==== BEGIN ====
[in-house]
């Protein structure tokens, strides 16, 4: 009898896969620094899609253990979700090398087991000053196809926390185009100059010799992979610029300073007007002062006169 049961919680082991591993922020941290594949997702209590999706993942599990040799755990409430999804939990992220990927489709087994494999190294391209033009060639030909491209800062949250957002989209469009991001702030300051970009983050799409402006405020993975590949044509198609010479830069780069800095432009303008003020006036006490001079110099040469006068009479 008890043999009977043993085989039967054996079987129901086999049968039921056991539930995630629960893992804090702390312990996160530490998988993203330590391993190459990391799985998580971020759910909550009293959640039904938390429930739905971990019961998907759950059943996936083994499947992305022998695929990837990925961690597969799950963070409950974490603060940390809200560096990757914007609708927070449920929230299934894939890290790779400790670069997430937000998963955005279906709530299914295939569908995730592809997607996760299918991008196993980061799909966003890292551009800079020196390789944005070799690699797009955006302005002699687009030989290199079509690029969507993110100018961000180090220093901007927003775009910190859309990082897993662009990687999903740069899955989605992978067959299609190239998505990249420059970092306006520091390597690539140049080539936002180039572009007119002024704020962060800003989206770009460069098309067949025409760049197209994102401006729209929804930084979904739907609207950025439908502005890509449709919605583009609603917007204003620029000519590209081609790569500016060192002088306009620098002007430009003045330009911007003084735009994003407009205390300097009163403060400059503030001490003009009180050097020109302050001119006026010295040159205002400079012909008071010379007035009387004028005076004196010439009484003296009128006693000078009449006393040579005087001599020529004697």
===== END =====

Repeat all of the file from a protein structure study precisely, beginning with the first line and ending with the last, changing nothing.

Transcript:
[in-house]
């Protein structure tokens, strides 16, 4: 009898896969620094899609253990979700090398087991000053196809926390185009100059010799992979610029300073007007002062006169 049961919680082991591993922020941290594949997702209590999706993942599990040799755990409430999804939990992220990927489709087994494999190294391209033009060639030909491209800062949250957002989209469009991001702030300051970009983050799409402006405020993975590949044509198609010479830069780069800095432009303008003020006036006490001079110099040469006068009479 008890043999009977043993085989039967054996079987129901086999049968039921056991539930995630629960893992804090702390312990996160530490998988993203330590391993190459990391799985998580971020759910909550009293959640039904938390429930739905971990019961998907759950059943996936083994499947992305022998695929990837990925961690597969799950963070409950974490603060940390809200560096990757914007609708927070449920929230299934894939890290790779400790670069997430937000998963955005279906709530299914295939569908995730592809997607996760299918991008196993980061799909966003890292551009800079020196390789944005070799690699797009955006302005002699687009030989290199079509690029969507993110100018961000180090220093901007927003775009910190859309990082897993662009990687999903740069899955989605992978067959299609190239998505990249420059970092306006520091390597690539140049080539936002180039572009007119002024704020962060800003989206770009460069098309067949025409760049197209994102401006729209929804930084979904739907609207950025439908502005890509449709919605583009609603917007204003620029000519590209081609790569500016060192002088306009620098002007430009003045330009911007003084735009994003407009205390300097009163403060400059503030001490003009009180050097020109302050001119006026010295040159205002400079012909008071010379007035009387004028005076004196010439009484003296009128006693000078009449006393040579005087001599020529004697």